After arriving home, I looked for some literature. I wanted to compare the two figures that were mentioned by Butet. I was very familiar with the idea of Paolo Freire especially about education for the oppressed. Paulo Freiré is the Brazilian philosopher of education, born in 1921 in Recife, who devoted his life's work to the liberation pedagogy for the oppressed, also the title of his most widely read work. As citizen of the nation with one of the most inequitable distributions of income in the world, Freire became concerned with the plight of the desperately poor (70%) of Brazil's 80 million people who usually receive little or no formal education.
For his efforts, he was first jailed and then sent into a long exile by the military dictatorship which seized power in Brazil in 1965. But this setback only challenged Freire to deepen his commitment and write more about his dual goal of literacy and conscientizafào (conscience raising) for the oppressed. Since his exile, he has lived and worked in Chile, in the U.S. at Harvard, in Geneva, and died at the age of 75 after returning to Brazil.
I also read some literatures about Dewey. He is an important figure who was the father of Freirean thought. He is internationally known as a professor in philosophy and education. He is often considered the foremost American educational philosopher of the first half of the twentieth century and founder of Wilmington College in Ohio.
Dewey believed that democratic movements for human liberation were necessary to achieve a fair distribution of political power and an “equitable system of human liberties.” However, criticisms have been raised about limitations in Deweyian approaches to education, especially the way they are practiced in many elite private schools. Frequently, these schools are racially, ethnically, and economically segregated, and therefore efforts to develop classroom community often ignored the spectrum of human differences and the continuing impact of society’s attitudes about race, class, ethnicity, gender, social conflict, and inequality on both teachers and students.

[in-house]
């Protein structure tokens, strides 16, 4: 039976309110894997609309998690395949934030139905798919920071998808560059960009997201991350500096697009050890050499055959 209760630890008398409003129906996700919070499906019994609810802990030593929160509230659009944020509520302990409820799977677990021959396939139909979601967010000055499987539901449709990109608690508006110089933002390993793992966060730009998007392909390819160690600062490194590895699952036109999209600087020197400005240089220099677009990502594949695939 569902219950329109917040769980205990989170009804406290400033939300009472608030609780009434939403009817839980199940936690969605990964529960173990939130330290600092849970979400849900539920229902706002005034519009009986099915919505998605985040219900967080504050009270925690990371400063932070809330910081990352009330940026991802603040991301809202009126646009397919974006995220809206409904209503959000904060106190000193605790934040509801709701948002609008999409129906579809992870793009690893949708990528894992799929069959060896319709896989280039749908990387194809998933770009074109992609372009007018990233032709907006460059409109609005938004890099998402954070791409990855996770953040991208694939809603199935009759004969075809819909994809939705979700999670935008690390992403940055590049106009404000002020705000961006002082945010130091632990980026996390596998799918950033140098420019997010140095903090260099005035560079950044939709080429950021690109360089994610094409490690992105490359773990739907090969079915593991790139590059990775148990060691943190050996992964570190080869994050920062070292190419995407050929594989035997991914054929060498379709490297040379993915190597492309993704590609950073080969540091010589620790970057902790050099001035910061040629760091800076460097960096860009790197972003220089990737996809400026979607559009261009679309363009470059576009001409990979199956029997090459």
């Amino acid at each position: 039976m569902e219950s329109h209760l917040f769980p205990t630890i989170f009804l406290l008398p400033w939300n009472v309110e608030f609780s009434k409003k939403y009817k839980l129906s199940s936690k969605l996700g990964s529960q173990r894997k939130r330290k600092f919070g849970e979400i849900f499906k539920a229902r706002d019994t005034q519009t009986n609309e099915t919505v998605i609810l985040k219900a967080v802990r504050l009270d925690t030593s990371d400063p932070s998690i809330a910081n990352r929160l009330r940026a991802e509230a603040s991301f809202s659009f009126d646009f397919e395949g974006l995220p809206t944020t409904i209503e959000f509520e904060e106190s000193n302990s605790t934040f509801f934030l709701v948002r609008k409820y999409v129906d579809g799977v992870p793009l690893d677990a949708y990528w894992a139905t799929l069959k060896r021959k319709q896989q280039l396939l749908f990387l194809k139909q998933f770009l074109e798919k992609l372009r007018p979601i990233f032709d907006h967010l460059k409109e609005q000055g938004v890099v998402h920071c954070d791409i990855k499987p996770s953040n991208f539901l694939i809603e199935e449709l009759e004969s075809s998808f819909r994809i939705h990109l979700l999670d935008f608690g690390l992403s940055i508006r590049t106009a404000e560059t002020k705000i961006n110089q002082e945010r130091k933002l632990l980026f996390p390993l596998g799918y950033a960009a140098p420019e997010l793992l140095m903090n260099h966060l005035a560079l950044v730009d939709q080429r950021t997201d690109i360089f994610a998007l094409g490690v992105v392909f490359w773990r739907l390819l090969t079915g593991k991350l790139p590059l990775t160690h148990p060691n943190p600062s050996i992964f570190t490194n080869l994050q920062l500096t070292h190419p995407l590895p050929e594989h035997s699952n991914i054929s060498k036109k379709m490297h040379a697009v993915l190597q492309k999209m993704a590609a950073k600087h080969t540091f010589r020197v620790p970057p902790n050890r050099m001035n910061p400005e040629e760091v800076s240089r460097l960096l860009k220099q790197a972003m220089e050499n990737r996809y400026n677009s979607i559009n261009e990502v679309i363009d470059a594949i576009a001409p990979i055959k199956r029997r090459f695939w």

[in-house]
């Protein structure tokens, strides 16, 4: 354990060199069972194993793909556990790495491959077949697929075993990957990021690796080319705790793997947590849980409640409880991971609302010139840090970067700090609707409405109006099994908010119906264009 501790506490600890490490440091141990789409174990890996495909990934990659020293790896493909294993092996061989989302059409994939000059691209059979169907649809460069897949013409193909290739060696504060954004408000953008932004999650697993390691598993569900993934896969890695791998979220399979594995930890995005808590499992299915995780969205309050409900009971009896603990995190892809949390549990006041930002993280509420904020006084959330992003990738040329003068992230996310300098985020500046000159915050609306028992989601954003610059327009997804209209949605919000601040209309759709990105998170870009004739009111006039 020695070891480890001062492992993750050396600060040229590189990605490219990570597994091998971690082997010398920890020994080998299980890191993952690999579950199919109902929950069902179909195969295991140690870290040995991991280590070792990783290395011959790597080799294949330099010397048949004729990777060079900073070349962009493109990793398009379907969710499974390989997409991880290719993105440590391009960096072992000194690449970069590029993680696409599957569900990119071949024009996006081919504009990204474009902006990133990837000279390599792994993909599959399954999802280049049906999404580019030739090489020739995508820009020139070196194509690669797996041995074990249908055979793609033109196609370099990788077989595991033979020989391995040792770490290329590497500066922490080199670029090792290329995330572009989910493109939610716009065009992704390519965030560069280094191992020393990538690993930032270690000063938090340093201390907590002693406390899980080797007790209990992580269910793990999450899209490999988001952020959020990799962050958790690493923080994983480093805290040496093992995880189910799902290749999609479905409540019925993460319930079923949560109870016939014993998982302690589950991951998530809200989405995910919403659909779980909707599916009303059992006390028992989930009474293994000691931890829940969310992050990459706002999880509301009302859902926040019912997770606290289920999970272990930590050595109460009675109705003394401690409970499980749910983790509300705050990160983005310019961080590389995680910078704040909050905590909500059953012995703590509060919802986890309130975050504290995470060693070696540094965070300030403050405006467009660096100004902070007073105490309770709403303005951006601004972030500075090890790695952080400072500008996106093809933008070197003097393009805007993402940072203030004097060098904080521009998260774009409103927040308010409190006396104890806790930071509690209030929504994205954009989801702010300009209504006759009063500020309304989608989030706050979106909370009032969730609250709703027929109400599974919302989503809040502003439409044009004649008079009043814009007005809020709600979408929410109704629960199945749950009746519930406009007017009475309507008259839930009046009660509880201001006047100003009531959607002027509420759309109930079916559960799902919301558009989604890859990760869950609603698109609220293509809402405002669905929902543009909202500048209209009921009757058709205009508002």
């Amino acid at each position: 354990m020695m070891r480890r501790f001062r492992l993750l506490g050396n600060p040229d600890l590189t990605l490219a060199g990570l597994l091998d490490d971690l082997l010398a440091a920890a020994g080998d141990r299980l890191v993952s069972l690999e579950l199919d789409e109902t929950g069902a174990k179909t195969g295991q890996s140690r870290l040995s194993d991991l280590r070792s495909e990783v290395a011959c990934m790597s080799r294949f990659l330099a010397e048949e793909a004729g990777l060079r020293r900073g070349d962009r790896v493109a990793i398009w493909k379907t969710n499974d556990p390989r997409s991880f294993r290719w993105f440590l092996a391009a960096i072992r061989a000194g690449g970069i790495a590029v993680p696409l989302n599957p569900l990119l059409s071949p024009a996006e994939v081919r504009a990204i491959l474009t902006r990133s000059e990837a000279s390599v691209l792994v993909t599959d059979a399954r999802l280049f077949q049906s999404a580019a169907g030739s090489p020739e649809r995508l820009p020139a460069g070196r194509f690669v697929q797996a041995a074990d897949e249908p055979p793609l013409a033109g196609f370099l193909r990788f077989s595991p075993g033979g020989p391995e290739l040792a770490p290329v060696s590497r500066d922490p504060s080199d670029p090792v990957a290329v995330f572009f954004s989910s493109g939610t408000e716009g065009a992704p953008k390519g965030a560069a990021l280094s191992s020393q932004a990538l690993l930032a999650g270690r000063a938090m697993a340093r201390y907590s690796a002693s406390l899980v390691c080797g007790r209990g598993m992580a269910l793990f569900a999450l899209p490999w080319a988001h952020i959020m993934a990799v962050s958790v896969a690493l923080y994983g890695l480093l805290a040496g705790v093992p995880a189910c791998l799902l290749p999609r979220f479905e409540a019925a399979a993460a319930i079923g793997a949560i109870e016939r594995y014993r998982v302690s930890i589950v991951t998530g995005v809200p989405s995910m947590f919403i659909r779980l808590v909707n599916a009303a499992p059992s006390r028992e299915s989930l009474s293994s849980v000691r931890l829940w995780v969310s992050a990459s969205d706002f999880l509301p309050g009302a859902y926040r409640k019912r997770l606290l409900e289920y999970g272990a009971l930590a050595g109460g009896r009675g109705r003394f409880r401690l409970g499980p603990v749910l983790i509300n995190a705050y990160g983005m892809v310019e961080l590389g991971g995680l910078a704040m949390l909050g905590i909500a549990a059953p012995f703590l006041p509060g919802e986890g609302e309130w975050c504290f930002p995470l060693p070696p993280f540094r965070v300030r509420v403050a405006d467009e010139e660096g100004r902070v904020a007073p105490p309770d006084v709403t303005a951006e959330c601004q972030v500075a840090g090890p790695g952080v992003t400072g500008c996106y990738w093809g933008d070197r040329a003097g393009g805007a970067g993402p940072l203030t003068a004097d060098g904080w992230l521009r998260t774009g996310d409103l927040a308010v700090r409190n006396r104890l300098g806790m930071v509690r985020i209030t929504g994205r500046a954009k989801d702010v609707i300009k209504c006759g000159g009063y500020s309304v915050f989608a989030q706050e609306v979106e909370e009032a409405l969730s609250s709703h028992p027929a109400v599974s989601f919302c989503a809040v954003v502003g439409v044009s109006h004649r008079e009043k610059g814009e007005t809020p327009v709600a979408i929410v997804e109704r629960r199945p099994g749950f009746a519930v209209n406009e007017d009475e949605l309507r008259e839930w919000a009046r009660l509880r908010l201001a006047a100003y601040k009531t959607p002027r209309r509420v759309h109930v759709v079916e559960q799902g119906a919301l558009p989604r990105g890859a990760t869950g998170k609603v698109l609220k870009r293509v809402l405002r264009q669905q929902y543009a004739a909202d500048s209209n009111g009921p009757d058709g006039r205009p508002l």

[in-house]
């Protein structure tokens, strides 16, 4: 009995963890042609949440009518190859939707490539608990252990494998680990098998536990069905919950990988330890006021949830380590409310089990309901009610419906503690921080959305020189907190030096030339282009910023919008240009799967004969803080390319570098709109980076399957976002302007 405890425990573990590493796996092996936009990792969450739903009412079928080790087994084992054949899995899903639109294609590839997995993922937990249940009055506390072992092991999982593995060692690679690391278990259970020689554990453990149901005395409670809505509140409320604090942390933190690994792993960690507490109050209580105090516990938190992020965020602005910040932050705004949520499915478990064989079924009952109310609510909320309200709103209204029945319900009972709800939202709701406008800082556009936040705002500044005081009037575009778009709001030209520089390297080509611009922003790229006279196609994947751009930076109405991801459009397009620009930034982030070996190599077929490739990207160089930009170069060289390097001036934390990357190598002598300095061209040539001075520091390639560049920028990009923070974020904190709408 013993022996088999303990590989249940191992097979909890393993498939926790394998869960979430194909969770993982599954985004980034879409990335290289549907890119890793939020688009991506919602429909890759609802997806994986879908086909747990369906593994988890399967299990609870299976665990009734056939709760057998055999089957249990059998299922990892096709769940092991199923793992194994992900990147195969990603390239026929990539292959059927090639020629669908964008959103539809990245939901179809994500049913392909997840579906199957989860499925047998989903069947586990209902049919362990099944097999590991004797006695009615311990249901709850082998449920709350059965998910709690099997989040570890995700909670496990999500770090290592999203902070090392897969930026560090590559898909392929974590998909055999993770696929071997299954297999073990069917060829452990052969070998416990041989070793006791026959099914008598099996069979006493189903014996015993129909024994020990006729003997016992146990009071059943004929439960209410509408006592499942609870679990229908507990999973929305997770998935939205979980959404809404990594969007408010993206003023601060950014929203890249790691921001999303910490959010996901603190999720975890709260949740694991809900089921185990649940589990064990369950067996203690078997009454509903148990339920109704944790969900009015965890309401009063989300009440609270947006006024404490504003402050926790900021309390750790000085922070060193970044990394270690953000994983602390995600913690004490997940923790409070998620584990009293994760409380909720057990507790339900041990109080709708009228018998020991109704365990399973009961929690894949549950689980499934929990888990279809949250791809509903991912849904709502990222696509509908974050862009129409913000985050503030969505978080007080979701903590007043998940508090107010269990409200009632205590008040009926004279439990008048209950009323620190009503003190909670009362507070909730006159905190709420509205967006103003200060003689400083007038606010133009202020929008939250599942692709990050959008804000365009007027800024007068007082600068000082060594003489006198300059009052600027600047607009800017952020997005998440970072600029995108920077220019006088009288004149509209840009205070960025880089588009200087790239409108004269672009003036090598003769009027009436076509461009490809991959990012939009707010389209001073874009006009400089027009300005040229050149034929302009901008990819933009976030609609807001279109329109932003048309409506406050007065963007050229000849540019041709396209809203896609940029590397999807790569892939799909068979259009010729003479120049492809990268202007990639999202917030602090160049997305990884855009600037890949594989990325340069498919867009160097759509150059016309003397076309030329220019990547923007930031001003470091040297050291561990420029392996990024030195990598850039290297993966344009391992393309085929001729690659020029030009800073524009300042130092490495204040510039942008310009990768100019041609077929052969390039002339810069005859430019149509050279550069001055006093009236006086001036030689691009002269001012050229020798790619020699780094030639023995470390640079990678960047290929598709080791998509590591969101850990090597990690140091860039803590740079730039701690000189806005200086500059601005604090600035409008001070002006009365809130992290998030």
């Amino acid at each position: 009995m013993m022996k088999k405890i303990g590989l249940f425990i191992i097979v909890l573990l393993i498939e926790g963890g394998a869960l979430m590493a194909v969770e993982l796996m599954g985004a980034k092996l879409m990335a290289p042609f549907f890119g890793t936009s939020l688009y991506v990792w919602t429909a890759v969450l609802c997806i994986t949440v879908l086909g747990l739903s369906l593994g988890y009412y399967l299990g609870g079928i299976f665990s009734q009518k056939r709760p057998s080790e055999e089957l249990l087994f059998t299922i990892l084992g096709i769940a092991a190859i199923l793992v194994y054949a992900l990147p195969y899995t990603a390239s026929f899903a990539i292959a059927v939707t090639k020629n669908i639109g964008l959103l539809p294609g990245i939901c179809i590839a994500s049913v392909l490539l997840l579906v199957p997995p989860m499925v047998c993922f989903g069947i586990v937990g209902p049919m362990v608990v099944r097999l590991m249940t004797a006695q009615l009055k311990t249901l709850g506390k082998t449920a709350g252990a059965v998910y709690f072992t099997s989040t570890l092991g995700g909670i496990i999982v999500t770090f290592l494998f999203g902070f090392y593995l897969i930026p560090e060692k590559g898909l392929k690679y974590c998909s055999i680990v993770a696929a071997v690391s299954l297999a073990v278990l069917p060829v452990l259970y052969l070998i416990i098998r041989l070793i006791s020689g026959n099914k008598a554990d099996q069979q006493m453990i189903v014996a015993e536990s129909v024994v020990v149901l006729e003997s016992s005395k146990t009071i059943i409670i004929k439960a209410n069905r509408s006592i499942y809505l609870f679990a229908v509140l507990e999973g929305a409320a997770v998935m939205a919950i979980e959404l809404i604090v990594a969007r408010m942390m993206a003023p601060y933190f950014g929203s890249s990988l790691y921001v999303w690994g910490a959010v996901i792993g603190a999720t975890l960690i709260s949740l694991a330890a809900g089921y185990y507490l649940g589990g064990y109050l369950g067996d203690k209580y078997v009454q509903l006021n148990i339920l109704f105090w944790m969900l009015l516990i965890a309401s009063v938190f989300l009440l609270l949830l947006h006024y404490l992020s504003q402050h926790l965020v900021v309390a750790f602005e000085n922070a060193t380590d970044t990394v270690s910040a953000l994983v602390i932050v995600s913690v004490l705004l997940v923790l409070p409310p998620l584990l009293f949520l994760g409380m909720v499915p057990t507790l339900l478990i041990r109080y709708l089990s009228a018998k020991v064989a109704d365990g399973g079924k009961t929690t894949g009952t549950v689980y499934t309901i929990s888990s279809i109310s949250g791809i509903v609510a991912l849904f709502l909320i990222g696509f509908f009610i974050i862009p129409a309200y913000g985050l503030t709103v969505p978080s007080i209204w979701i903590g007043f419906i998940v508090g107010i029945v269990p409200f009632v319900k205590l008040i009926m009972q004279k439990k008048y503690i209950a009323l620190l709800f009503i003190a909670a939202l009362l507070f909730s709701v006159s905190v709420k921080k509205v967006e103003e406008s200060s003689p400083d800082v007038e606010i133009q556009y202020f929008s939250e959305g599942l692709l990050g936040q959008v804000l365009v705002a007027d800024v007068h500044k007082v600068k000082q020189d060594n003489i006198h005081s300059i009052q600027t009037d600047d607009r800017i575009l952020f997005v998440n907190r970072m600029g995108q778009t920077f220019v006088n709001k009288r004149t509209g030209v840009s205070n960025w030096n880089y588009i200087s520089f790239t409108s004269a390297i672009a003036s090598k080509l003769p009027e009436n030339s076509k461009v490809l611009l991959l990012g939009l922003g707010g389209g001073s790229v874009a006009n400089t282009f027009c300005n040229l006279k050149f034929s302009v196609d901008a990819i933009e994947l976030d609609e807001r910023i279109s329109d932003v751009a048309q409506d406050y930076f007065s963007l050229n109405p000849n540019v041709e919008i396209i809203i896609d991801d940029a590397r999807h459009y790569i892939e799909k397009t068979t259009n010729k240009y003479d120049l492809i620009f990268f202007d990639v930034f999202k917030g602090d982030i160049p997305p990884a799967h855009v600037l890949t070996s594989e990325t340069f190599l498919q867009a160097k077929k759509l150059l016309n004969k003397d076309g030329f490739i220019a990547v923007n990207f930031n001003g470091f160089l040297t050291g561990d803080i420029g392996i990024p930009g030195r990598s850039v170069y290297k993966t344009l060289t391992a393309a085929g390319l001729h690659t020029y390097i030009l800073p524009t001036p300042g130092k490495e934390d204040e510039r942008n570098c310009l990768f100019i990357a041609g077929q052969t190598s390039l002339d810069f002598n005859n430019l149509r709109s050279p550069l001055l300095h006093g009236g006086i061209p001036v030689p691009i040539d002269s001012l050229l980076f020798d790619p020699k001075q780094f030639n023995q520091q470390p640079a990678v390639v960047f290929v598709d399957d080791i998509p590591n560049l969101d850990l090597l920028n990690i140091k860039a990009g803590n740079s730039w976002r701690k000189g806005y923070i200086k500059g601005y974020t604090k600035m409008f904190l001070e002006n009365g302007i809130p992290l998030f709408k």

In addition, because of pressure on students to achieve high academic scores, teachers maintain an undemocratic level of control over the classroom. Both of these issues are addressed by Freire and Dewey who call on educators to aggressively challenge both injustice and unequal power arrangements in the classroom and society.
After reading some literature about their background, I find the fact that their thoughts are closely related. Fron Dewey, Freire learned the concepts about how to integrate the educational experience of the social reality. In some books, Freire often cited Dewey’s thought. I think there is a great similarity between Dewey and Freire. One of the similarities was the idea that the individual and community are not separate concepts in the education of the individual. Rather, they are linked to one another and have to be seen as reciprocal concepts. They do not exist in isolation, as if one has to make a choice between them.
Instead, one has to see them in conjunction with one another. Freire's idea that education is a tool for social policy and to express political reality is an important idea in his work. He does not see the education of the individual as separate from the social condition in which one lives. Both are using education as a tool to remedy social inequality.